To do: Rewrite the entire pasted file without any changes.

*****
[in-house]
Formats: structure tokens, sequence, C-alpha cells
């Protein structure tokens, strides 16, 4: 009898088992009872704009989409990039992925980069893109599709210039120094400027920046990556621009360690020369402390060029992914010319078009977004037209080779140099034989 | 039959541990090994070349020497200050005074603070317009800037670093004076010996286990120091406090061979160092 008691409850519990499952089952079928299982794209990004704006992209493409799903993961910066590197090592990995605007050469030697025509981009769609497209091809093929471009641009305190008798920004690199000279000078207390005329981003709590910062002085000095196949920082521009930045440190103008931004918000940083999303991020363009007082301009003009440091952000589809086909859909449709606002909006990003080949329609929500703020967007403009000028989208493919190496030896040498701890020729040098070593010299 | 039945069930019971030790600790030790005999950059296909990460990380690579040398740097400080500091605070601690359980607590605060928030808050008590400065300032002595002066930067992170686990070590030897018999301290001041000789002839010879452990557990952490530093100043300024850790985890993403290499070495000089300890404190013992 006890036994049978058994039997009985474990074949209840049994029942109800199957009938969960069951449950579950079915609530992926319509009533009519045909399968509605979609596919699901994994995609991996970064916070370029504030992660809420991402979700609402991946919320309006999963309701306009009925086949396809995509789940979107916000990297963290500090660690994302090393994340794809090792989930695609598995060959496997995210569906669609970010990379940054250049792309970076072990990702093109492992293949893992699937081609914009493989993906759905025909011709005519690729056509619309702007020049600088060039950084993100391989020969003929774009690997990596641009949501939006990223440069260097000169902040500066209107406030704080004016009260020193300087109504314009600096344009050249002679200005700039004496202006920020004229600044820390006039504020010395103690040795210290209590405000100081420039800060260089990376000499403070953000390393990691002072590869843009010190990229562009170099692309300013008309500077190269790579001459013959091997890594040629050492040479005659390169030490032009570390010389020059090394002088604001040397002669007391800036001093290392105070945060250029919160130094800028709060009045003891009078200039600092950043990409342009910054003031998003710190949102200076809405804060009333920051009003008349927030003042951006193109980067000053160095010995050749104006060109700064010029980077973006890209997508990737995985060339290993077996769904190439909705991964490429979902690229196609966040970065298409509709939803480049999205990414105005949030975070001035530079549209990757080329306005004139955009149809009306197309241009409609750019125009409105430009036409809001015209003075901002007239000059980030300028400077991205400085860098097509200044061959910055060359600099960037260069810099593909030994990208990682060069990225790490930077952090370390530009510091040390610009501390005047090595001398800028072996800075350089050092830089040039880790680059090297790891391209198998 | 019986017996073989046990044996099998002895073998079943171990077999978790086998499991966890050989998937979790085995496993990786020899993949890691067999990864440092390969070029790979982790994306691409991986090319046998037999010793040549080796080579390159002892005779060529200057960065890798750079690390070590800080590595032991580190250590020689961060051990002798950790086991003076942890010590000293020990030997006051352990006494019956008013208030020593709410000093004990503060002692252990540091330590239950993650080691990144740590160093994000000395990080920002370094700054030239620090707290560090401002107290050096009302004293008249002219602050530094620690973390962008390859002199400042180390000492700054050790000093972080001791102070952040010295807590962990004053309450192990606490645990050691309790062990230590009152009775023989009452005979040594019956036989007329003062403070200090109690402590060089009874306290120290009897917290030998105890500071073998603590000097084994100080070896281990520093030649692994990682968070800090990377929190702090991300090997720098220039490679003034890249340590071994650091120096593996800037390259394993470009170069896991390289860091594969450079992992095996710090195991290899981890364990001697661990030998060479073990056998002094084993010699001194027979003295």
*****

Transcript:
[in-house]
Formats: structure tokens, sequence, C-alpha cells
């Protein structure tokens, strides 16, 4: 009898088992009872704009989409990039992925980069893109599709210039120094400027920046990556621009360690020369402390060029992914010319078009977004037209080779140099034989 | 039959541990090994070349020497200050005074603070317009800037670093004076010996286990120091406090061979160092 008691409850519990499952089952079928299982794209990004704006992209493409799903993961910066590197090592990995605007050469030697025509981009769609497209091809093929471009641009305190008798920004690199000279000078207390005329981003709590910062002085000095196949920082521009930045440190103008931004918000940083999303991020363009007082301009003009440091952000589809086909859909449709606002909006990003080949329609929500703020967007403009000028989208493919190496030896040498701890020729040098070593010299 | 039945069930019971030790600790030790005999950059296909990460990380690579040398740097400080500091605070601690359980607590605060928030808050008590400065300032002595002066930067992170686990070590030897018999301290001041000789002839010879452990557990952490530093100043300024850790985890993403290499070495000089300890404190013992 006890036994049978058994039997009985474990074949209840049994029942109800199957009938969960069951449950579950079915609530992926319509009533009519045909399968509605979609596919699901994994995609991996970064916070370029504030992660809420991402979700609402991946919320309006999963309701306009009925086949396809995509789940979107916000990297963290500090660690994302090393994340794809090792989930695609598995060959496997995210569906669609970010990379940054250049792309970076072990990702093109492992293949893992699937081609914009493989993906759905025909011709005519690729056509619309702007020049600088060039950084993100391989020969003929774009690997990596641009949501939006990223440069260097000169902040500066209107406030704080004016009260020193300087109504314009600096344009050249002679200005700039004496202006920020004229600044820390006039504020010395103690040795210290209590405000100081420039800060260089990376000499403070953000390393990691002072590869843009010190990229562009170099692309300013008309500077190269790579001459013959091997890594040629050492040479005659390169030490032009570390010389020059090394002088604001040397002669007391800036001093290392105070945060250029919160130094800028709060009045003891009078200039600092950043990409342009910054003031998003710190949102200076809405804060009333920051009003008349927030003042951006193109980067000053160095010995050749104006060109700064010029980077973006890209997508990737995985060339290993077996769904190439909705991964490429979902690229196609966040970065298409509709939803480049999205990414105005949030975070001035530079549209990757080329306005004139955009149809009306197309241009409609750019125009409105430009036409809001015209003075901002007239000059980030300028400077991205400085860098097509200044061959910055060359600099960037260069810099593909030994990208990682060069990225790490930077952090370390530009510091040390610009501390005047090595001398800028072996800075350089050092830089040039880790680059090297790891391209198998 | 019986017996073989046990044996099998002895073998079943171990077999978790086998499991966890050989998937979790085995496993990786020899993949890691067999990864440092390969070029790979982790994306691409991986090319046998037999010793040549080796080579390159002892005779060529200057960065890798750079690390070590800080590595032991580190250590020689961060051990002798950790086991003076942890010590000293020990030997006051352990006494019956008013208030020593709410000093004990503060002692252990540091330590239950993650080691990144740590160093994000000395990080920002370094700054030239620090707290560090401002107290050096009302004293008249002219602050530094620690973390962008390859002199400042180390000492700054050790000093972080001791102070952040010295807590962990004053309450192990606490645990050691309790062990230590009152009775023989009452005979040594019956036989007329003062403070200090109690402590060089009874306290120290009897917290030998105890500071073998603590000097084994100080070896281990520093030649692994990682968070800090990377929190702090991300090997720098220039490679003034890249340590071994650091120096593996800037390259394993470009170069896991390289860091594969450079992992095996710090195991290899981890364990001697661990030998060479073990056998002094084993010699001194027979003295």